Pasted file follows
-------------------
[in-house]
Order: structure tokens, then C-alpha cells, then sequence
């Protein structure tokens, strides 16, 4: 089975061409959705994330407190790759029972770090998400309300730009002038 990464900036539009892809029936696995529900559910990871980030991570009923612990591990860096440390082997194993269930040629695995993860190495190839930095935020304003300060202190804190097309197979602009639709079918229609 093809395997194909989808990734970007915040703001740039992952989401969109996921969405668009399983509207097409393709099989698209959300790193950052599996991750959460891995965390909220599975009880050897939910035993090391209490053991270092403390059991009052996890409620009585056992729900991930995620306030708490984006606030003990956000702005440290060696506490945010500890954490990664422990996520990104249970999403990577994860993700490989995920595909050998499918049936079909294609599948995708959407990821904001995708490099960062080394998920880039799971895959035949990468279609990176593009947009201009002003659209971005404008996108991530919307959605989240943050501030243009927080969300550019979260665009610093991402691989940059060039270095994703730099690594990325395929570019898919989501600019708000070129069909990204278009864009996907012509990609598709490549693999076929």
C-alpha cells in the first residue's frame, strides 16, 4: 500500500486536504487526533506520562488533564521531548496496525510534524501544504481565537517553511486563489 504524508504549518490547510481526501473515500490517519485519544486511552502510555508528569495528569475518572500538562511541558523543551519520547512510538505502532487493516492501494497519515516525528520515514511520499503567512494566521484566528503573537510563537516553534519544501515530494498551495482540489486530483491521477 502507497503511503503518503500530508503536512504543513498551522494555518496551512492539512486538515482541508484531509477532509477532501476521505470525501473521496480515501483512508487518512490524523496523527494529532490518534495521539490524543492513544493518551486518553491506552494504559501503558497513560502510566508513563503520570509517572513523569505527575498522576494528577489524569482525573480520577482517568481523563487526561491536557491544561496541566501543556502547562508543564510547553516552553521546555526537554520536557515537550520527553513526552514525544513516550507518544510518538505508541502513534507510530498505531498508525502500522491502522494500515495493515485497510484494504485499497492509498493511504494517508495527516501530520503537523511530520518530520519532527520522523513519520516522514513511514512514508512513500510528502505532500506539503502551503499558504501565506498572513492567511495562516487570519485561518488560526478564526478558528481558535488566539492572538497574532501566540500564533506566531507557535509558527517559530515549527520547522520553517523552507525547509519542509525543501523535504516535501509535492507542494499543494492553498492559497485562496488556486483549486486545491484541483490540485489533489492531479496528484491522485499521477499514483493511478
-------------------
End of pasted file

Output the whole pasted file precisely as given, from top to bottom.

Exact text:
[in-house]
Order: structure tokens, then C-alpha cells, then sequence
């Protein structure tokens, strides 16, 4: 089975061409959705994330407190790759029972770090998400309300730009002038 990464900036539009892809029936696995529900559910990871980030991570009923612990591990860096440390082997194993269930040629695995993860190495190839930095935020304003300060202190804190097309197979602009639709079918229609 093809395997194909989808990734970007915040703001740039992952989401969109996921969405668009399983509207097409393709099989698209959300790193950052599996991750959460891995965390909220599975009880050897939910035993090391209490053991270092403390059991009052996890409620009585056992729900991930995620306030708490984006606030003990956000702005440290060696506490945010500890954490990664422990996520990104249970999403990577994860993700490989995920595909050998499918049936079909294609599948995708959407990821904001995708490099960062080394998920880039799971895959035949990468279609990176593009947009201009002003659209971005404008996108991530919307959605989240943050501030243009927080969300550019979260665009610093991402691989940059060039270095994703730099690594990325395929570019898919989501600019708000070129069909990204278009864009996907012509990609598709490549693999076929």
C-alpha cells in the first residue's frame, strides 16, 4: 500500500486536504487526533506520562488533564521531548496496525510534524501544504481565537517553511486563489 504524508504549518490547510481526501473515500490517519485519544486511552502510555508528569495528569475518572500538562511541558523543551519520547512510538505502532487493516492501494497519515516525528520515514511520499503567512494566521484566528503573537510563537516553534519544501515530494498551495482540489486530483491521477 502507497503511503503518503500530508503536512504543513498551522494555518496551512492539512486538515482541508484531509477532509477532501476521505470525501473521496480515501483512508487518512490524523496523527494529532490518534495521539490524543492513544493518551486518553491506552494504559501503558497513560502510566508513563503520570509517572513523569505527575498522576494528577489524569482525573480520577482517568481523563487526561491536557491544561496541566501543556502547562508543564510547553516552553521546555526537554520536557515537550520527553513526552514525544513516550507518544510518538505508541502513534507510530498505531498508525502500522491502522494500515495493515485497510484494504485499497492509498493511504494517508495527516501530520503537523511530520518530520519532527520522523513519520516522514513511514512514508512513500510528502505532500506539503502551503499558504501565506498572513492567511495562516487570519485561518488560526478564526478558528481558535488566539492572538497574532501566540500564533506566531507557535509558527517559530515549527520547522520553517523552507525547509519542509525543501523535504516535501509535492507542494499543494492553498492559497485562496488556486483549486486545491484541483490540485489533489492531479496528484491522485499521477499514483493511478